04-23-2020 06:34 AM
04-23-2020 06:34 AM
I have a question regarding managing O365 attributes that does not exist in an on-prem AD when using AD-Sync. Surely there must be tons of companies with a Microsoft AD that has never had their own Exchange installation but migrated to O365 and are using plans that include mailboxes. I cannot find any prerequisites from Microsoft that you must or should, expand the company AD scheme with the Exchange attributes to be able to manage the mailboxes and all their attributes after the sync has been established.
As a common example, a user changes their name due to marriage. I need to update attributes like MailNickName and proxyAddresses and such to match their new name in O365.
If I would try to edit attributes directly through O365 for a user in an AD-Synced tenant, it would give the following error:
The operation on mailbox "Firstname Lastname" failed because it's out of the current user's write scope. The action 'Set-Mailbox', 'EmailAddresses', can't be performed on the object 'Firstname Lastname' because the object is being synchronized from your on-premises organization. This action should be performed on the object in your on-premises organization.
So, I know why this is, but I cannot find a good answer as how IT managers goes about their daily work editing these kinds of things with ease. Some blogs and threads here, taking a single change as an example, says that the "supported method" is to expand the AD with the Exchange attributes and synk up the changes. But, this way I can only apply or edit some attributes in O365, I cannot erase them easily. Lets say I need to add one and erase another of 6 e-mail alias for a mailbox. I can add one through ADUC and set proxyaddresses = smtp:Firstname.email@example.com and that will be added to the mailbox on the next sync but it will not take away any old ones. So, how would I delete one?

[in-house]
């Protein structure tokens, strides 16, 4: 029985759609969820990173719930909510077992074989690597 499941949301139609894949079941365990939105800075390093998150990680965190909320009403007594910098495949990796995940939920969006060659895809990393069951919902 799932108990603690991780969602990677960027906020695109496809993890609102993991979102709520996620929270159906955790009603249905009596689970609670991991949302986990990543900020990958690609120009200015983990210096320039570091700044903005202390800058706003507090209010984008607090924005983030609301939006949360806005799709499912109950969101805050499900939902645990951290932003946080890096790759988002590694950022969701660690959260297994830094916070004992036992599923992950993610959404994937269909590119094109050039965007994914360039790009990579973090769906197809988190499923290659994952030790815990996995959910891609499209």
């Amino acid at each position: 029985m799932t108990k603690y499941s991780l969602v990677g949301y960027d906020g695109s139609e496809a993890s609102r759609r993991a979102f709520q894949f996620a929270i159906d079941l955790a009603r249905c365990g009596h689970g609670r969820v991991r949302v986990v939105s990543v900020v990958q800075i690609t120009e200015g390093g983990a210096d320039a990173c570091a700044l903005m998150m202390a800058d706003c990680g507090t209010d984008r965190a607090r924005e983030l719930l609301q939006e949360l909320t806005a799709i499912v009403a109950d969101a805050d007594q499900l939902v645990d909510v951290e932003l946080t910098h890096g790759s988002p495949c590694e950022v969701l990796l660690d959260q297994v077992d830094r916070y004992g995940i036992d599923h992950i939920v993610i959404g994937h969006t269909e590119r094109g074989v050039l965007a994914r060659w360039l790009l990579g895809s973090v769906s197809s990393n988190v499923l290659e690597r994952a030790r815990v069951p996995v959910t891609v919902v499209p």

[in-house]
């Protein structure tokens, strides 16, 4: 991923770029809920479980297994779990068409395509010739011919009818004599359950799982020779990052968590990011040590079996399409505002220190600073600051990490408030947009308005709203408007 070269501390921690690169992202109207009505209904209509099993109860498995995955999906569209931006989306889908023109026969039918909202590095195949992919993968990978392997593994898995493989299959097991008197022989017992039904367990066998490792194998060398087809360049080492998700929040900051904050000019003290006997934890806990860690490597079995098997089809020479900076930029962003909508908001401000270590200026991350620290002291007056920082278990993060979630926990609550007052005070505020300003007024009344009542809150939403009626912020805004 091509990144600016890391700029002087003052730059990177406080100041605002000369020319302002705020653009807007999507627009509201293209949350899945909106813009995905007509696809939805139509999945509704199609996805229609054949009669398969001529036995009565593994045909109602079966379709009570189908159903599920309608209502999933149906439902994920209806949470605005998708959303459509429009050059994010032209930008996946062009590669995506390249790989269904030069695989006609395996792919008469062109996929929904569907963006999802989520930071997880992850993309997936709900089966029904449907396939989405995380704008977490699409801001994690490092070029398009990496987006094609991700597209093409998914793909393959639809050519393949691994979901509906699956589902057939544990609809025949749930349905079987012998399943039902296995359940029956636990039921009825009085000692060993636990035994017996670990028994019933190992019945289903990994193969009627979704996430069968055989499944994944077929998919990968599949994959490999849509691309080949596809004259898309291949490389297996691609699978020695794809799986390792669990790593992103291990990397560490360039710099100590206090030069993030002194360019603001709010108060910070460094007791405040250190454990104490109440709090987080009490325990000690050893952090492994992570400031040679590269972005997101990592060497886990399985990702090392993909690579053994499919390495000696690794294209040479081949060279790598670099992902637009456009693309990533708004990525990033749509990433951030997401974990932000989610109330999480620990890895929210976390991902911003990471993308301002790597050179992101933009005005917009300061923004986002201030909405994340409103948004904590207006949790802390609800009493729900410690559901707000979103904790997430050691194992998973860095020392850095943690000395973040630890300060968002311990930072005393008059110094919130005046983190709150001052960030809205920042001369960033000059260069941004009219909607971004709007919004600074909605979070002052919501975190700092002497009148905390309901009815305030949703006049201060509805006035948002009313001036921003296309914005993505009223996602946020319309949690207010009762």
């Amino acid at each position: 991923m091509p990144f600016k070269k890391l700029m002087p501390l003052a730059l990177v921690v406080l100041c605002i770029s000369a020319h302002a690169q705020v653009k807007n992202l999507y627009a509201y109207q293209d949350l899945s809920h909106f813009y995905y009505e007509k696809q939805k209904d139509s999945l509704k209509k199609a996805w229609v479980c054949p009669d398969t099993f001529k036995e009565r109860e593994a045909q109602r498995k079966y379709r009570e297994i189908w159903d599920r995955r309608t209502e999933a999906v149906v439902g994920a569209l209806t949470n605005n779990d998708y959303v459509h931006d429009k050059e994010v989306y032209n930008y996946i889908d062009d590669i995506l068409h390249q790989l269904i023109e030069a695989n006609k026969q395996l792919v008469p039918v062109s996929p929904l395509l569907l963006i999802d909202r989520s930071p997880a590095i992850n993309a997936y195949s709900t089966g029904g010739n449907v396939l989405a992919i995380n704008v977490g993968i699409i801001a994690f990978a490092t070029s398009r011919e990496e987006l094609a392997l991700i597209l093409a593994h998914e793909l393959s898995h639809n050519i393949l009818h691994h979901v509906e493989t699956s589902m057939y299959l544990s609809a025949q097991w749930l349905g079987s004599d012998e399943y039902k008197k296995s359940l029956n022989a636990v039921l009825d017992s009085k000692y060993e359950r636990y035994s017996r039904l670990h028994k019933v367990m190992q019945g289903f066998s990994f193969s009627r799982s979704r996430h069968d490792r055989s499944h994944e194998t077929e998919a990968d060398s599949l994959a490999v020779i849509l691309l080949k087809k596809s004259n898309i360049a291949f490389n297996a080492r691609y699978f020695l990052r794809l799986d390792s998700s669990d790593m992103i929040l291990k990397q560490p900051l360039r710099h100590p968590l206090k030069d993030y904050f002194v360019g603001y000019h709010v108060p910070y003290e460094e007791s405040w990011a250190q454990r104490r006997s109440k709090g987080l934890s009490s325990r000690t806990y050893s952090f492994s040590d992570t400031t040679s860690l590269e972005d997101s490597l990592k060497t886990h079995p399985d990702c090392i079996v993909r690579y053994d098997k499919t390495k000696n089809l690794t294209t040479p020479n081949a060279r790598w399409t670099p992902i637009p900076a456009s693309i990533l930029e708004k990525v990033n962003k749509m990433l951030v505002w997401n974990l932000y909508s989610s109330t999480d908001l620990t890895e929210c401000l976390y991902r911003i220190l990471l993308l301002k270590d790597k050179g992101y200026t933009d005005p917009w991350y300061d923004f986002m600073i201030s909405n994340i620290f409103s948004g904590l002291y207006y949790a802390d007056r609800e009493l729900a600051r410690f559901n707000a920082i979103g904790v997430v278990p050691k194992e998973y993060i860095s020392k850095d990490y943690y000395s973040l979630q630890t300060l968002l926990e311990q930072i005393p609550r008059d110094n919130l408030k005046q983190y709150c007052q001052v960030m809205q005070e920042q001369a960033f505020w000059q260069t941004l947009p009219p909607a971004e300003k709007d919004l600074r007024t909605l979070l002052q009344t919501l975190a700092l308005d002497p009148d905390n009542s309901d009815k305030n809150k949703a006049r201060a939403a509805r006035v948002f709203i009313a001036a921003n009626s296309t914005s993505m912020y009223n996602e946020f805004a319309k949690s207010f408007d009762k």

If we have an “non personal” e-mail alias that needs to be transferred from one mailbox to another, how would I easily do that through ADUC?
What is the best practice to alter Exchange attributes on a O365 accounts when synked with an on-prem AD that has never had an Exchange installation? Should I brake the synk each time and edit all the changes directly in O365 and then re-apply the synk? I work with hundreds of smaller companies that now plan to take their step up to O365. Surely the answer cannot be to expand all these companies AD schemes with Exchange attributes and alter attributes on a daily basis for thousands of users through ADUC?
Hopes for a good answer,
Best regards, Karljohan
04-23-2020 07:33 AM - edited 04-23-2020 07:38 AMSolution
Hi, when you synchronise your on-premises AD to Azure AD with AADC, it is Microsoft recommended/supported practice to install an Exchange 2016 management server and configure hybrid co-existence. If you have O365 Enterprise licensing, then you will qualify for a free Exchange 2016 hybrid licence key. This is conditional on no mailboxes being present on the server. This is the best way to manage attributes such as secondary email addresses in a hybrid identities methodology.
However, it is also possible (but not really recommended) to manage on-premises attributes without the Exchange Management server by using either ADSI edit (to be used with great caution), or by enabling Advanced Features in AD Users and computers, which will enable the attribute editor tab in the user properties. These methods will allow you to add and remove smtp addresses by modifying the proxy addresses filter setting.
I highly recommend the first option, as it is free to setup if you have O365 E1 or E3 licences and offers far more control of those attributes which must be managed on-prremises. You just need to spin up a server to install Exchange 2016 on (which may require a schema update), and then you can run the Hybrid Configuration Wizard.
04-23-2020 09:42 AM
Just to add to the above, at minimum you should extend the on-premises AD schema with the Exchange attributes. Regardless on whether you plan to keep an Exchange box for management purposes or not.